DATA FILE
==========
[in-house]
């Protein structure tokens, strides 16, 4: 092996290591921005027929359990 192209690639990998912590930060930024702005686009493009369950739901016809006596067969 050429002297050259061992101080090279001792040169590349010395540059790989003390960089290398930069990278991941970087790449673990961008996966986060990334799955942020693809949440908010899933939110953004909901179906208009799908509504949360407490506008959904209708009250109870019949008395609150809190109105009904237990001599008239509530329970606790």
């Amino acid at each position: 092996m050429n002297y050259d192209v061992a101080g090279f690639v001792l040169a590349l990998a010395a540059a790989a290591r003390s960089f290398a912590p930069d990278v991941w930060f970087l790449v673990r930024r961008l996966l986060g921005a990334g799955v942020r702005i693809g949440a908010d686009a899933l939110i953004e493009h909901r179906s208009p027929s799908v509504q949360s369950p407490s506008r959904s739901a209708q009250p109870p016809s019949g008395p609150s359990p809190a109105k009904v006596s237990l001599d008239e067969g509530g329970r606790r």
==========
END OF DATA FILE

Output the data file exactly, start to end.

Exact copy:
[in-house]
């Protein structure tokens, strides 16, 4: 092996290591921005027929359990 192209690639990998912590930060930024702005686009493009369950739901016809006596067969 050429002297050259061992101080090279001792040169590349010395540059790989003390960089290398930069990278991941970087790449673990961008996966986060990334799955942020693809949440908010899933939110953004909901179906208009799908509504949360407490506008959904209708009250109870019949008395609150809190109105009904237990001599008239509530329970606790």
């Amino acid at each position: 092996m050429n002297y050259d192209v061992a101080g090279f690639v001792l040169a590349l990998a010395a540059a790989a290591r003390s960089f290398a912590p930069d990278v991941w930060f970087l790449v673990r930024r961008l996966l986060g921005a990334g799955v942020r702005i693809g949440a908010d686009a899933l939110i953004e493009h909901r179906s208009p027929s799908v509504q949360s369950p407490s506008r959904s739901a209708q009250p109870p016809s019949g008395p609150s359990p809190a109105k009904v006596s237990l001599d008239e067969g509530g329970r606790r």